Nokia and Samsung have announced the hardware, but Where oh where is Windows Phone 8?
Apparently aware that time is running out, Microsoft has at long last spoken. Next week, the company will release a beta SDK… to a few people. Calling it a limited “Preview” release, some number of developers with existing, published Windows Phone 7 applications will be able to use the new SDK. This is in addition to an existing private beta program already running, that’s giving OEMs and special software partners access to the software.
A full SDK will come, but not until the company properly unveils the operating system—which is currently rumored to happen on October 29th. Presuming Windows Phone 8 devices ship this year—and Microsoft is certainly talking as if they will—that leaves developers little time to update their applications and get ready for the new platform.
Needless to say, developers are unhappy. They had months of SDK access prior to Windows Phone’s initial release. The same was true of the major Mango update; Microsoft gave developers beta firmware, so that they could test it on real devices, and an updated SDK months before the software was actually delivered. iPhone developers similarly have ample access to new SDKs and firmwares; the iOS 6 SDK was first made available on June 11th. With iPhone 5 likely to materialize next week, that will be three months of SDK access to prepare for the new platform. This compares to a handful of weeks for Windows Phone 8 developers.
Back in March, Microsoft submitted a novel device to the FCC which would utilize the unused “white spaces” in the US TV spectrum (which vary from city to city) for portable personal digital communications. Last week, the FCC’s assessment came in and it wasn’t a pretty sight because the prototype failed to correctly detect when frequencies were in use and would thereby cause interference. This week, more details came out it and it was revealed that Microsoft’s prototype was defective:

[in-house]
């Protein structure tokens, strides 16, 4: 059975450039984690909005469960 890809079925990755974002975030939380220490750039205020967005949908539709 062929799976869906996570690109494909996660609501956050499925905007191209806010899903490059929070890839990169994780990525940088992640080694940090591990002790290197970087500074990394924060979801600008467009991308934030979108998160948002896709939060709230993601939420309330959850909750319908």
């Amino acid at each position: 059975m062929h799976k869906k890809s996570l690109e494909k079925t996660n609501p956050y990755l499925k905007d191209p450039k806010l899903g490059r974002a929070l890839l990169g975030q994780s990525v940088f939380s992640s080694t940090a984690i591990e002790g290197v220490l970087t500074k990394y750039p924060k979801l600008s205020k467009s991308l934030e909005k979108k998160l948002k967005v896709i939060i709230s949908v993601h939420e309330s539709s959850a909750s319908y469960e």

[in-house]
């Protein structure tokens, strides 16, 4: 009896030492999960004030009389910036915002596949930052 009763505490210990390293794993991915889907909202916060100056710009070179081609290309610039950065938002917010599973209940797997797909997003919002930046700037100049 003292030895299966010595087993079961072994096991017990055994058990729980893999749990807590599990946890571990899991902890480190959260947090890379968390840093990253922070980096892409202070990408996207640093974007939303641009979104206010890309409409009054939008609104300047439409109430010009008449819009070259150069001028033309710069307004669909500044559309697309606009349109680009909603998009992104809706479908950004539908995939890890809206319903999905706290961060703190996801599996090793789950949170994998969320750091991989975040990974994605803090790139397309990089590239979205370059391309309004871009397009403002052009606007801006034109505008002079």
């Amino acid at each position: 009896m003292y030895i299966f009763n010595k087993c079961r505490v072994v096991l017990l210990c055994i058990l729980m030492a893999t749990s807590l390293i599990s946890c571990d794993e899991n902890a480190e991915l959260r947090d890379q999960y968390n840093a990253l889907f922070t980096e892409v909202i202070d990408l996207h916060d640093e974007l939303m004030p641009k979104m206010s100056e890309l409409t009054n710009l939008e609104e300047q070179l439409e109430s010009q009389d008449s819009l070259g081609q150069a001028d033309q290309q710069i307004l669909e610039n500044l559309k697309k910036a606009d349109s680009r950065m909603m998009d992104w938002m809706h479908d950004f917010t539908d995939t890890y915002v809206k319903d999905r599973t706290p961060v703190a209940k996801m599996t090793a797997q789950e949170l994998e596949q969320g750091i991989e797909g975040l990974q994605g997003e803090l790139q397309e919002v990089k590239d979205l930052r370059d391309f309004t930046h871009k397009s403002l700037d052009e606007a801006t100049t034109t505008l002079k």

In recent months Microsoft has signed cross-license agreements with a number of large hardware electronics firms like Samsung and Seiko-Epson and today announced another with LG Electronics, the Korean electronics giant. This is standard practice for larger corporations, but there is a novel aspect in today’s agreement in view of Microsoft’s recent grumblings about Linux patent infringement:
LGE will be making ongoing payments to Microsoft for the value of Microsoft patents as they relate to Linux-based embedded devices that LGE produces.
That’s not exactly new since the Samsung announcement said:
Samsung will also obtain coverage from Microsoft for its customers’ use of certain Linux-based products.
It’s hard to tell what is really going on here from press releases and the companies won’t reveal the actual financial and technical details, but the whole point of cross-licensing agreements is mutual insurance. It wouldn’t surprise me if any of these firms using Linux took out a little Microsoft Linux insurance as part of the deal.
Some Microsoft news items from this week that did not find posts of their own:
State by state, Microsoft responds to creeping threat of OpenDocument Format:
Ed Homan, an orthopedic surgeon representing a central Florida district in the state legislature, thought an amendment touting open-source document formats he tucked into a 38-page bill wouldn’t draw much attention.
But within an hour of the proposed bill’s reading in late March, Homan said, he was greeted in his office by three lobbyists representing Microsoft Corp.
“They were here lickety-split,” Homan said. “I had no idea it was going to get that kind of reaction.”
Office 2003 SP3 will be a security upgrade featuring technologies from Office 2007. No date.
China Telecom gives Google Web advertising rights. Microsoft had earlier done a search deal with China Telecom, but doesn’t seem to be in any position to provide Chinese ads, since they have farmed their own out to Baidu.
No demand for Microsoft Office in the cloud according to Microsoft execs. No surprise there.
Microsoft angst fodder:
Finally one from last week – Microsoft and Samsung signed a broad patent cross-licensing agreement.